Last Thursday, the DC Council hastily approved emergency legislation* Mayor Gray had requested to spend $23 million left over from last fiscal year.
As the DC Fiscal Policy Institute reports, the funds went to the District’s charter and regular public schools, the Metro system, parks and recreation and the detention facility for youth who’ve gotten in trouble with the law.
At least some of the money may have been needed to cover agency budget overruns. These are prohibited by the Anti-Deficiency Act.
But it’s hard to see how technology upgrades for the public schools would qualify as an emergency. What we see here rather is a clear display of the Mayor’s priorities — and perhaps the Council majority’s as well.
The Fair Budget Coalition and allies had earlier asked the Mayor to propose a bill that would allocate some of the projected $140 million revenue surplus — another pot of found money — to three top priorities he and the Council had already agreed on.
These priorities would have served pressing needs of the District’s homeless residents and its families (many of them homeless) in the Temporary Assistance for Needy Families program.
They would also have restored some of the funds diverted from the Housing Production Trust Fund, thus supporting efforts to address the acute shortage of affordable housing here.
Not only homeless families, but some of the 36,000 District households who are paying half or more of their income for rent would have been better off.
The FBC requests were carefully framed to be one-time spending because laws governing the District’s budget prohibit measures that could create deficits in future years.
The proposals the Council just approved instead were also for one-time funding.
So the Mayor clearly could have decided that it was more urgent to mend the safety net and/or shore up the Trust Fund than to give nearly $7 million more to the public school system, plus an equal amount to the charter schools — the latter nominally for facilities, but actually for whatever they want.
Or, as DCFPI suggested, the Council could have postponed final decisions on how best to spend as much of the new-found money as wasn’t needed to cover overruns.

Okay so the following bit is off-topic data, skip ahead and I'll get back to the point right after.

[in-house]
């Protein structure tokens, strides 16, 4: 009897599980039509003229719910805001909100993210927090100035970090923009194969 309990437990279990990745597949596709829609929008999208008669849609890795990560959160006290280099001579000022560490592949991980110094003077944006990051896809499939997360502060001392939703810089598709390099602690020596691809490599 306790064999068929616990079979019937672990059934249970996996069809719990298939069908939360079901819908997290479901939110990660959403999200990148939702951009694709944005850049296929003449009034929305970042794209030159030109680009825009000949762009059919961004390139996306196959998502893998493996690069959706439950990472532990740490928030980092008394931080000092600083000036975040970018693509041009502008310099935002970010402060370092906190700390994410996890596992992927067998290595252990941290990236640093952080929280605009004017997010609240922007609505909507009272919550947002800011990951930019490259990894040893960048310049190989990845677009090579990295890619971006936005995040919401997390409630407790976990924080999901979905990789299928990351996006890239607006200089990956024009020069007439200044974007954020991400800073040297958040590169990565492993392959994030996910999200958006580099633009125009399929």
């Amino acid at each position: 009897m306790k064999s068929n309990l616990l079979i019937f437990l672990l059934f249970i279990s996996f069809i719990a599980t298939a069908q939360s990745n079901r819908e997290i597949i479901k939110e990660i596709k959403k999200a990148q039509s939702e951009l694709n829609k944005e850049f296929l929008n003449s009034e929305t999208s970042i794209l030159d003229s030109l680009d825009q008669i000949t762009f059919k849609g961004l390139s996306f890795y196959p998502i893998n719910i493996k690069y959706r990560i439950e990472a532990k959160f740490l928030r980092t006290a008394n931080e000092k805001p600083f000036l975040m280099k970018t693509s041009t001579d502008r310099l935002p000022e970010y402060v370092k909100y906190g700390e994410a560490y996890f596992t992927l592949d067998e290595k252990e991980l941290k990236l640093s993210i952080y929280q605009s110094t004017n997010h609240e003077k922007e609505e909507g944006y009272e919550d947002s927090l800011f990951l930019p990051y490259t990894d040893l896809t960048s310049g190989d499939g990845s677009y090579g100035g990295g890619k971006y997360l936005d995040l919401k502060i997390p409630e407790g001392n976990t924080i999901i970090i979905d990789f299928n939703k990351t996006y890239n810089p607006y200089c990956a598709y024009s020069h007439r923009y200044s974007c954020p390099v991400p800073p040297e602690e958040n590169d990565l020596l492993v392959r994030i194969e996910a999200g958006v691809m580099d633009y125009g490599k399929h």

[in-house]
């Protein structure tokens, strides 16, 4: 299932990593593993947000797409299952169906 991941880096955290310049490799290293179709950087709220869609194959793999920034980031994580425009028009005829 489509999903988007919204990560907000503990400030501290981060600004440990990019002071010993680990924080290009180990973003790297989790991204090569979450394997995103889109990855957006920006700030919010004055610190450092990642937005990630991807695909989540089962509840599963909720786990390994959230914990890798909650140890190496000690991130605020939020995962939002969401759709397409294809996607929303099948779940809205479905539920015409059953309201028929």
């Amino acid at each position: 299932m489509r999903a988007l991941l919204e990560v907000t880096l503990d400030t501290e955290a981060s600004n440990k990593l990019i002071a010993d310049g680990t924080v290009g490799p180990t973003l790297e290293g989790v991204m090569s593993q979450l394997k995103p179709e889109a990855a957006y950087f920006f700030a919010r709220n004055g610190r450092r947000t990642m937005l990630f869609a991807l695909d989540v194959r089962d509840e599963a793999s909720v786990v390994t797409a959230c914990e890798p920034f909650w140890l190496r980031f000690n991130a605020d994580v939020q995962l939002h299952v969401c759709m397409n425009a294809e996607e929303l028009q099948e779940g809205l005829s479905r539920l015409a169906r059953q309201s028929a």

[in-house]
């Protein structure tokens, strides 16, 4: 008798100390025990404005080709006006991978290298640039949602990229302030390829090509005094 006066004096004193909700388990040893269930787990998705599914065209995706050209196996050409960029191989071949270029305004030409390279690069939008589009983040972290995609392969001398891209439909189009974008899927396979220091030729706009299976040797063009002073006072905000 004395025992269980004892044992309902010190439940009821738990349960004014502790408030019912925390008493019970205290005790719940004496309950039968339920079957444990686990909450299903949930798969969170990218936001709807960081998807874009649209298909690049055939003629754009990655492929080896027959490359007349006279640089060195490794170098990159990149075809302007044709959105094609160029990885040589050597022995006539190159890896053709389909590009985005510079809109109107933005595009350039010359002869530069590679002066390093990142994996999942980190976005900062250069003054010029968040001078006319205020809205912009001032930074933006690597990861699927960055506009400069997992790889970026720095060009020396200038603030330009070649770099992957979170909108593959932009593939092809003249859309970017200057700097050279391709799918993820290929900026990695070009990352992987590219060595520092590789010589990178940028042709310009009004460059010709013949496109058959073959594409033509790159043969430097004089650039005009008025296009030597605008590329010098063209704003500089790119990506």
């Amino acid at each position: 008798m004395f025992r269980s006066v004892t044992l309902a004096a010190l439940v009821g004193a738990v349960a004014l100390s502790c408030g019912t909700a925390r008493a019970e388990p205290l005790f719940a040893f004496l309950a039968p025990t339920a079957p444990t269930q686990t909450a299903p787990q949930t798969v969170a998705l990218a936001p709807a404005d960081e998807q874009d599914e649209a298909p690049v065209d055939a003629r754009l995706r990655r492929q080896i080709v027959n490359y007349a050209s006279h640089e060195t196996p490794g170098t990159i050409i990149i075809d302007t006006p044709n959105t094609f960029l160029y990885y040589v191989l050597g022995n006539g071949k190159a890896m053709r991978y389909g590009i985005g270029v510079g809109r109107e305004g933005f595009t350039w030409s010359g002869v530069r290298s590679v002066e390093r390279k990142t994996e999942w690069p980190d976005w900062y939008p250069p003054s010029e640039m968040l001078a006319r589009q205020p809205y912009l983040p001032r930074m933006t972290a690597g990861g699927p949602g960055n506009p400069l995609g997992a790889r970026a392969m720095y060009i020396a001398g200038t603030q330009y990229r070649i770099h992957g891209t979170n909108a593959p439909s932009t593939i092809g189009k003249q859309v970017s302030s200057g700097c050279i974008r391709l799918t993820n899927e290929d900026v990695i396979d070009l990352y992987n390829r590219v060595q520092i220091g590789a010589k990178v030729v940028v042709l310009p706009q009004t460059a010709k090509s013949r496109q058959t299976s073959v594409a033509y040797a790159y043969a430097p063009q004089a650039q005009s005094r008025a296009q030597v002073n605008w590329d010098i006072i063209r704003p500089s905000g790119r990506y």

Set aside what seems to be deliberate manipulation — “a gun to our head,” in Councilmember Catania’s words.
I’d have thought that Councilmembers would have had enough concern for the priorities they’d already identified to balk at a bill that totally ignored them.
Shouldn’t they, at the very least, have wanted to make sure that the emergency shelter and other services triggered by Hurricane Sandy didn’t leave the Department of Human Services even shorter on funds than it’s likely to be?
I know this sounds as if I don’t care about the quality of public education D.C. children receive. In fact, I care a lot.
I do think, however, that the Mayor and Council might have considered that homelessness puts children at high risk for academic failure — no matter how nifty a “learning environment” their schools provide.
Living in a home where there’s not enough money to keep the heat and lights on doesn’t help kids get a quality education either.
Nor shoes that pinch because a new pair isn’t affordable. Nor the stress of worrying whether your belongings will be all piled on the sidewalk when you get home.
DCFPI thanks the Mayor and Council for putting $11 million more into the TANF program.
But these are funds the Mayor had promised over two months ago. And they’ll delay the scheduled benefits cuts only until April.
Some 6,100 families will face dire emergencies then — as may hundreds of homeless men and women who could be out on the streets because DHS doesn’t have enough money to shelter them.
Not enough money to shelter newly homeless families either, though the benefits cuts will presumably create more of them.
All emergencies worth some of that $23 million, I think.
* The Council designates bills as emergency legislation to bypass requirements that ordinarily require two votes at successive meetings, plus 30 days for Congressional review (and potential disapproval).